Dec. 2 (Bloomberg) -- Peruvian presidential candidate Alejandro Toledo said there will be “no surprises” for foreign mining companies if he wins back his job in April elections.
Toledo, who was tied for second-place in a poll taken last month, is pledging to quicken the pace of judicial reform, partly in exchange for international miners improving their compliance with the country’s environmental laws.
“If elected, I’m going to call them all to the table and we’re going to establish the rules of the game and once we agree to that, we’re going to have no surprises,” Toledo, 64, said yesterday in an interview in Vancouver ahead of meetings with executives of Canada’s largest mining companies.
Peru, the world’s largest silver producer and second-largest producer of copper, has lined up $41 billion in mining and energy investment commitments over the next decade. South America’s sixth-biggest economy is on pace to expand as much as 9 percent this year and 7 percent in 2011, the fastest growth rate in the region, according to the Andean country’s Finance Ministry.
As Peru’s president from 2001 to 2006, Toledo oversaw the startup of the $2.2 billion Antamina mine and Toronto-based Barrick Gold Corp.’s $340 million Alto Chicama gold mine, while a Hunt Oil Co.-led group started up the $1.6 billion Camisea gas fields project. Barrick is the world’s largest gold producer.
New investments in resource extraction include a $1.3 billion expansion of Antamina, the world’s largest combined copper-and-zinc mine, by a group of companies including Vancouver-based Teck Resources Ltd., Canada’s largest diversified mining company.
The country relies on exports of raw materials such as copper, gold and natural gas for about 65 percent of annual government revenue, Toledo said.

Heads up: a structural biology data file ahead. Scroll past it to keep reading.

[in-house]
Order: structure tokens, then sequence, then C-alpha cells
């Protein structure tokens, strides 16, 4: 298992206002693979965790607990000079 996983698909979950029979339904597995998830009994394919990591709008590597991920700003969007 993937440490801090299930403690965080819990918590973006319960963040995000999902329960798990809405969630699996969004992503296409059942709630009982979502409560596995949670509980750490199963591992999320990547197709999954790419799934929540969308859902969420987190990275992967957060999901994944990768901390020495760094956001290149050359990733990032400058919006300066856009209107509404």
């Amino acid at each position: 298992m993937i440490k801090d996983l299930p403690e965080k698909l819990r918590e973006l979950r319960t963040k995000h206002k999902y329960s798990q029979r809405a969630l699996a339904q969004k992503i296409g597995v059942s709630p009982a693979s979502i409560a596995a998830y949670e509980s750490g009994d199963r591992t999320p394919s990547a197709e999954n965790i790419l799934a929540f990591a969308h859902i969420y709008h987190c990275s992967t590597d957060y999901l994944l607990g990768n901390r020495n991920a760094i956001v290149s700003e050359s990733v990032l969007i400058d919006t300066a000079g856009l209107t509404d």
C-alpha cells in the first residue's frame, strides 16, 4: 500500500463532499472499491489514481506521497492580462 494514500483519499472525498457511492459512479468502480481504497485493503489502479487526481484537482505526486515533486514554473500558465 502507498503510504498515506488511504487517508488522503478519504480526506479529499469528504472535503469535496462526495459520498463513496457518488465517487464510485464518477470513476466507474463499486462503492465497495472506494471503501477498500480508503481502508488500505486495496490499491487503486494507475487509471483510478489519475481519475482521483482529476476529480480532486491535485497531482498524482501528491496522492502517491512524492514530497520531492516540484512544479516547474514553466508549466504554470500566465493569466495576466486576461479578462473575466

Toledo said he is in Canada to assure the mining industry that he is committed to strengthening the country’s “fragile democratic institutions” to both protect and attract foreign investment and to prevent social unrest.
“When you don’t have a just judicial system, the poor get poorer, the rich get richer,” Toledo said. “It’s not a very adequate climate to attract the capital investment that is needed to provide sustainability of the growth levels that we have now.”
Talisman Energy Inc., a petroleum producer based in Calgary, and more than 200 junior mining exploration companies, mostly Canadian, are searching for reserves of crude oil, natural gas and other resources across the country.
Pan American Silver Corp. and Fortuna Silver Mines Inc., based in Vancouver, also operate mines in Peru.
Lima Mayor Luis Castaneda and Keiko Fujimori, a congresswoman and daughter of jailed former President Alberto Fujimori, are among candidates competing with Toledo to succeed President Alan Garcia
Toledo was tied for second place with 20 percent in an Ipsos Apoyo poll published Nov. 21. The poll of 1,200 people in 17 Peruvian cities from Nov. 17-19 had a margin of error of 4.4 percentage points for Lima and 2.8 percentage points overall.
Toledo said he has no plans, if elected, to pardon Fujimori, who was sentenced to 25 years in jail in 2009 for human rights violations committed by government-linked death squads.
“I don’t like to live in the past,” he said. “There will be trouble if Peru goes back to its past.”
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